PERSONALITY AND INDIVIDUAL
DIFFERENCES IN OCD
Alison M. Macdonald
Current cognitive behavioural theories regard intrusive thoughts, impulses, images and doubts as ‘an integral part of normal everyday experiences’ (Salkovskis et al., 1998b). Evidence provided by a number of studies (Rachman & de Silva, 1978; Salkovskis & Harrison, 1984) indicates that some 98% of people experience a range of intrusive obsessional thoughts. It is less common to experience distress associated with these occurrences. When this does happen, and when efforts are made to neutralise the discomfort that arises, rituals, compulsions and obsessive patterns of thinking may develop and reach a level of interference with normal psychological functioning such that the person may be said to have obsessive-compulsive disorder (OCD) (see further, Chapters 1 and 4).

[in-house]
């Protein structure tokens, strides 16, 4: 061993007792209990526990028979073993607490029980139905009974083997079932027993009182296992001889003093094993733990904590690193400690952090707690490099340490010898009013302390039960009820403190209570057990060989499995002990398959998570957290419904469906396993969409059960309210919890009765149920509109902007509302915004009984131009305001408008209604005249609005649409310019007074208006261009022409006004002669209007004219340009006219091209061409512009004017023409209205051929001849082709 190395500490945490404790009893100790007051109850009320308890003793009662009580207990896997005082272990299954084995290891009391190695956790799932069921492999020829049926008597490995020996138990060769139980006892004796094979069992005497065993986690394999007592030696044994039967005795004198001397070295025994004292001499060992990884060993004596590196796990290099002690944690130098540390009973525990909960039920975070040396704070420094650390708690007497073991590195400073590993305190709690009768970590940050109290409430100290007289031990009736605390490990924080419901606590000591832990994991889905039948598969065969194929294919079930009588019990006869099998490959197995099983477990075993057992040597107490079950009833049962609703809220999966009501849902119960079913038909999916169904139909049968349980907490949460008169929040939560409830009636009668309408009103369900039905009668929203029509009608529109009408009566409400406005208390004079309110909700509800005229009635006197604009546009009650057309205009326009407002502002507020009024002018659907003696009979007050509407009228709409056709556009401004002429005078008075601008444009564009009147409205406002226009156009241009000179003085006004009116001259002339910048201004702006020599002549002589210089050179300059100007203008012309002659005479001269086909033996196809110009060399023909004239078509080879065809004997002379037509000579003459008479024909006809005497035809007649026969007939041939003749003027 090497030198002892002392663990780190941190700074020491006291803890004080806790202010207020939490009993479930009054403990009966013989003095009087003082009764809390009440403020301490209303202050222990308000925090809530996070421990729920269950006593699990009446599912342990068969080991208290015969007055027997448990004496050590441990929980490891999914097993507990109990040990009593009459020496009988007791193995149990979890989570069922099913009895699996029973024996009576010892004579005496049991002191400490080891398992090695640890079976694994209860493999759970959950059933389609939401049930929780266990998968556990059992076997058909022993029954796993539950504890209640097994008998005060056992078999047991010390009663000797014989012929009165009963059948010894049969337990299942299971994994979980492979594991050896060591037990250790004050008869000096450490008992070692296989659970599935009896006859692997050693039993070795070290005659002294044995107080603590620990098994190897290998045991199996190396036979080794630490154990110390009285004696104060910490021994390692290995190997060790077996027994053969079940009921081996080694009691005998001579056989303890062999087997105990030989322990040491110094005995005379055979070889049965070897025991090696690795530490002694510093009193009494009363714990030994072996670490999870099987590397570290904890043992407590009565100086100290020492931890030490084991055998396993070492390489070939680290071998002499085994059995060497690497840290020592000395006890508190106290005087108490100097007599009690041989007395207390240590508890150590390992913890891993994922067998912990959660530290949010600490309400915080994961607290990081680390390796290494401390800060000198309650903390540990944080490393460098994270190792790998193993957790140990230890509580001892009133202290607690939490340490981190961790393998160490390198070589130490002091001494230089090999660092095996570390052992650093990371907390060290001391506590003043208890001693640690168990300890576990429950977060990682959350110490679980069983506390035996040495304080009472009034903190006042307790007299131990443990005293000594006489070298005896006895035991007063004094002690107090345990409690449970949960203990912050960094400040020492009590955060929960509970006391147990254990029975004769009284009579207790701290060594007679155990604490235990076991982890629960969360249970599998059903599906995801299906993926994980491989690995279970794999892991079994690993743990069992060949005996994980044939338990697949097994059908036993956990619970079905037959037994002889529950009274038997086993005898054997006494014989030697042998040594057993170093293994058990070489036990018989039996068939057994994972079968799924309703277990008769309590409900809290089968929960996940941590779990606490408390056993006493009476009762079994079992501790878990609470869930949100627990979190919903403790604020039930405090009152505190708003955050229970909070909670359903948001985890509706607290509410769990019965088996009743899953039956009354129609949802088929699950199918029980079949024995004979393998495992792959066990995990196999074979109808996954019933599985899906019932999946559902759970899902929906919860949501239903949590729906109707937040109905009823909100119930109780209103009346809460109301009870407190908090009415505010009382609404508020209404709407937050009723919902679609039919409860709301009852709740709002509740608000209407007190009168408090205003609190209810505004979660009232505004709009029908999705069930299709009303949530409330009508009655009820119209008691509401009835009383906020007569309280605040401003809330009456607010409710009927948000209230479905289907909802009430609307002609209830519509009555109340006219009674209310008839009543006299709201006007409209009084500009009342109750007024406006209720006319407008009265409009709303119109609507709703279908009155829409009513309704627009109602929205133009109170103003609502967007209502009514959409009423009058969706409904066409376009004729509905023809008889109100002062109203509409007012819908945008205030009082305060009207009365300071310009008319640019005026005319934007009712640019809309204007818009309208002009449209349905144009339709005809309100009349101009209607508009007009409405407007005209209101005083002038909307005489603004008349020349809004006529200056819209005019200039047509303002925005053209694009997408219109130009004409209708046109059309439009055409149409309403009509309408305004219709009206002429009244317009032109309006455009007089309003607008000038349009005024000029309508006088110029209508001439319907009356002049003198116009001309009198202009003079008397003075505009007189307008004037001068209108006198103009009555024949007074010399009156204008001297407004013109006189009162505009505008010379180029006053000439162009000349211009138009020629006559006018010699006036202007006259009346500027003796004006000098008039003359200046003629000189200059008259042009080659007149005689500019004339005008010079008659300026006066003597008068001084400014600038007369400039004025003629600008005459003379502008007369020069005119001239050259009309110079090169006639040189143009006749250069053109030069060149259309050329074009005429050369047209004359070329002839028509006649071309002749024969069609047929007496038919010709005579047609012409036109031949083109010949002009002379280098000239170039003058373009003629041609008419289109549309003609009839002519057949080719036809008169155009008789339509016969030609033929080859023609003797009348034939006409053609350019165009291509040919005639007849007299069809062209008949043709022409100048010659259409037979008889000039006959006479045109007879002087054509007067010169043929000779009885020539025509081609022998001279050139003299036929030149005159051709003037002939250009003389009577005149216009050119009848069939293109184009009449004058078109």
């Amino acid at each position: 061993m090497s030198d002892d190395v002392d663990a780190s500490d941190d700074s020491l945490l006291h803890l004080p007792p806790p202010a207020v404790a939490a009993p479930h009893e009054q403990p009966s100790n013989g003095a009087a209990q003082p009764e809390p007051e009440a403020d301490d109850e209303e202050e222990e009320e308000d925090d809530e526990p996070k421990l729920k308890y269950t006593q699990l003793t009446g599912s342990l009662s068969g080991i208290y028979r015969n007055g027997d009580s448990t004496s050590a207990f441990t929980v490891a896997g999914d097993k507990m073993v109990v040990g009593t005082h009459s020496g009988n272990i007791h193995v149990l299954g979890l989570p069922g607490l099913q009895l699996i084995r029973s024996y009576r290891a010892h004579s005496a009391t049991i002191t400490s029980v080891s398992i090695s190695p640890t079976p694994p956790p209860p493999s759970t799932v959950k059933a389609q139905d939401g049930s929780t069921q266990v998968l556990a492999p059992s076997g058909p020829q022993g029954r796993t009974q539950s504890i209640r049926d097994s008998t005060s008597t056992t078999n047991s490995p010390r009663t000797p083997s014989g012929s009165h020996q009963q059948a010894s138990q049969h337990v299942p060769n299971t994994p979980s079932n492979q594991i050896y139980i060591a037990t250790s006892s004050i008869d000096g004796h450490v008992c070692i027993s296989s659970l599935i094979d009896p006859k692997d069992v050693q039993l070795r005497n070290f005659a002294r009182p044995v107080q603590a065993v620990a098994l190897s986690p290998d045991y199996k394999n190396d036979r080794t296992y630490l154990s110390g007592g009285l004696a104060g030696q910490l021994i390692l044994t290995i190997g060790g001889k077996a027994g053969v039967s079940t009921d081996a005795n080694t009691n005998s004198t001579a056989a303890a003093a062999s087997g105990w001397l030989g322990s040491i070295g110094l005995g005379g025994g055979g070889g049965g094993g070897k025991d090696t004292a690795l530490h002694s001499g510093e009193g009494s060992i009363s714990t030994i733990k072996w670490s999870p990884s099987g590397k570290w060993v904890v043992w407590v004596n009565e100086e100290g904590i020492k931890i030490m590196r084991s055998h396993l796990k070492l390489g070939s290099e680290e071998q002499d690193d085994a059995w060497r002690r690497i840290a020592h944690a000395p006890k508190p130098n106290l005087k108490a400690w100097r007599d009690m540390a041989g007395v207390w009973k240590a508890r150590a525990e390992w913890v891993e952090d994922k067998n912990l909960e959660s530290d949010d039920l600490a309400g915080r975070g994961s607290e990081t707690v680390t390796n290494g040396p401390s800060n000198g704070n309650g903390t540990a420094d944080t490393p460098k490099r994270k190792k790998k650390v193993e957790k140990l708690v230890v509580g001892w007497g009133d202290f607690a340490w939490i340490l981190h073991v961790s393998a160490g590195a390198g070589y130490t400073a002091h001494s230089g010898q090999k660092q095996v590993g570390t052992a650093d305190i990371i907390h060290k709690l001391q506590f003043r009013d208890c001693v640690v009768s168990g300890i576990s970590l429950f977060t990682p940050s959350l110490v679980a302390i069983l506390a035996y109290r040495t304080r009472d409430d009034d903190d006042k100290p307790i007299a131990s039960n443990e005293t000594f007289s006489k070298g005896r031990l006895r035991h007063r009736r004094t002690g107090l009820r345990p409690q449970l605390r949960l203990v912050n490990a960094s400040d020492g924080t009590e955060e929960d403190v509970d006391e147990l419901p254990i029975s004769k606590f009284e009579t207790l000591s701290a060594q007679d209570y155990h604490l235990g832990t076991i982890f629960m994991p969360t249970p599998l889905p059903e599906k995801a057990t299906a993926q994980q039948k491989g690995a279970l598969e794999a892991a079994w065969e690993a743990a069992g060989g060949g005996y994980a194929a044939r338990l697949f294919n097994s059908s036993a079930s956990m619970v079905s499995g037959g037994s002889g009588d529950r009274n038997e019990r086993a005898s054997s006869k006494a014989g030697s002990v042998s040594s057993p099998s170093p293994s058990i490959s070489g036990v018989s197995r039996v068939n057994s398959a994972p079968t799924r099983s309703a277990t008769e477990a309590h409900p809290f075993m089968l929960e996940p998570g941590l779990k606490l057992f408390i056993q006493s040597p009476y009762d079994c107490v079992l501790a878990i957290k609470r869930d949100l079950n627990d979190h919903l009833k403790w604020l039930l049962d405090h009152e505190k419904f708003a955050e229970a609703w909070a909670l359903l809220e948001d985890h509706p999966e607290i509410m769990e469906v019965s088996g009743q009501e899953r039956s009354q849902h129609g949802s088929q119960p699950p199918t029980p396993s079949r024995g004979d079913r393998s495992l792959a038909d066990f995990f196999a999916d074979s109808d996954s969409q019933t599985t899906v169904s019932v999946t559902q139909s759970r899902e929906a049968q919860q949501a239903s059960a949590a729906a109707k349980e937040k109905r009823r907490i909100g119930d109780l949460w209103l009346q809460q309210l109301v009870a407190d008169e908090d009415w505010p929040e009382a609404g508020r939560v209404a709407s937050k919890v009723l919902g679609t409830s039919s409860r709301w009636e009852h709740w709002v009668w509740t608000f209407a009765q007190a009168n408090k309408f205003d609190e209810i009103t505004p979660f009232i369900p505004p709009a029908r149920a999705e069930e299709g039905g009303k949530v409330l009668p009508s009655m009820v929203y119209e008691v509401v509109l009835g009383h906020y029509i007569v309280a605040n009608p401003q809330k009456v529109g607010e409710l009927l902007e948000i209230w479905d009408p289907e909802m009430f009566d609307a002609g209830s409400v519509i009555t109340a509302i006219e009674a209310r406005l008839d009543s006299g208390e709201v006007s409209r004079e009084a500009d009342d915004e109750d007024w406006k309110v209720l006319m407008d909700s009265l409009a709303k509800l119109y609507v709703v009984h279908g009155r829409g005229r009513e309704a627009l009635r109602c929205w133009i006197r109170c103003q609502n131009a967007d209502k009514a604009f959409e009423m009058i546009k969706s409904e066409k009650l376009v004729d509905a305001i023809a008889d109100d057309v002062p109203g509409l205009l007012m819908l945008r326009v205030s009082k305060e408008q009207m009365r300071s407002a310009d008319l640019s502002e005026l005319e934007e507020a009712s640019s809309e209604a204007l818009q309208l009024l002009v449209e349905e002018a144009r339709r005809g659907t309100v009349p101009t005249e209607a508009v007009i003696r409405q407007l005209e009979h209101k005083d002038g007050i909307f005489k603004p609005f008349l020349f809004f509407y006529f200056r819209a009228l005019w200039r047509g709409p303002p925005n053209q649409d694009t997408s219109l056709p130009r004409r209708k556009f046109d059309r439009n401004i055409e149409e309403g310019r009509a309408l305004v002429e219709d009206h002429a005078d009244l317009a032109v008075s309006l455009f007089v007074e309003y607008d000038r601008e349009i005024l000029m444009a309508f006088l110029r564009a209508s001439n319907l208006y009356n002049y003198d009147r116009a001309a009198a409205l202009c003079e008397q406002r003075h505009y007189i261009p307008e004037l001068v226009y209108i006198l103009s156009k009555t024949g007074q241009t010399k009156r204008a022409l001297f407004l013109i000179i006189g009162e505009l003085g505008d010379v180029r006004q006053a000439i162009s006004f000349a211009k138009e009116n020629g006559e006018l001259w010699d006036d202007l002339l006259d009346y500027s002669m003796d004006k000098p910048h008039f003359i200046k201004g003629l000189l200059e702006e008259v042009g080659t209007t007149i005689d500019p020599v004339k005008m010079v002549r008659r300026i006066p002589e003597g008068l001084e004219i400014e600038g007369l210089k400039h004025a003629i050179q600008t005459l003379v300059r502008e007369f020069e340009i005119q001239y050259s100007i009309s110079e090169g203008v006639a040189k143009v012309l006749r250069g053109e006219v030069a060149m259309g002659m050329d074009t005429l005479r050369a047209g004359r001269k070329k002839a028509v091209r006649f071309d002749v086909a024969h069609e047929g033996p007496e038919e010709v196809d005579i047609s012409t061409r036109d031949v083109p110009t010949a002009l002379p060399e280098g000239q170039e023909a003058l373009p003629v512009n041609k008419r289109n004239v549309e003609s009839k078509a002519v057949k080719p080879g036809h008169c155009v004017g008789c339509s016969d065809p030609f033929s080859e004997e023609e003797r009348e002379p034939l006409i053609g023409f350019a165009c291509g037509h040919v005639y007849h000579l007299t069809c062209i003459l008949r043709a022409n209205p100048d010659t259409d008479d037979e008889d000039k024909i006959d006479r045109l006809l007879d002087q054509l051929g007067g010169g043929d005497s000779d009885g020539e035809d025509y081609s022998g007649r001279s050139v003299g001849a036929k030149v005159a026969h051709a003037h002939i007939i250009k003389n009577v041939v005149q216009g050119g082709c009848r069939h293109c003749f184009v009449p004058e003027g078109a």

So why do some people develop OCD and not others? Why are obsessional thoughts, images and impulses so problematic for some people and yet not for others? Is there an inherited or genetic difference leading to vulnerability to OCD or does it result from some kind of environmental damage or disease process that affects the brain or other physiological functioning? On the other hand, is there some early developmental pattern of learning, perhaps common to members of a family, or some specific critical incident that leads to vulnerability or to the onset of OCD? Individual differences research has attempted to address some of these questions through a variety of methods. In the present chapter some of the findings will be reviewed and discussed.
Obsessive-Compulsive Disorder: Theory, Research and Treatment.
Edited by Ross G. Menzies and Padmal de Silva. © 2003 John Wiley & Sons, Ltd.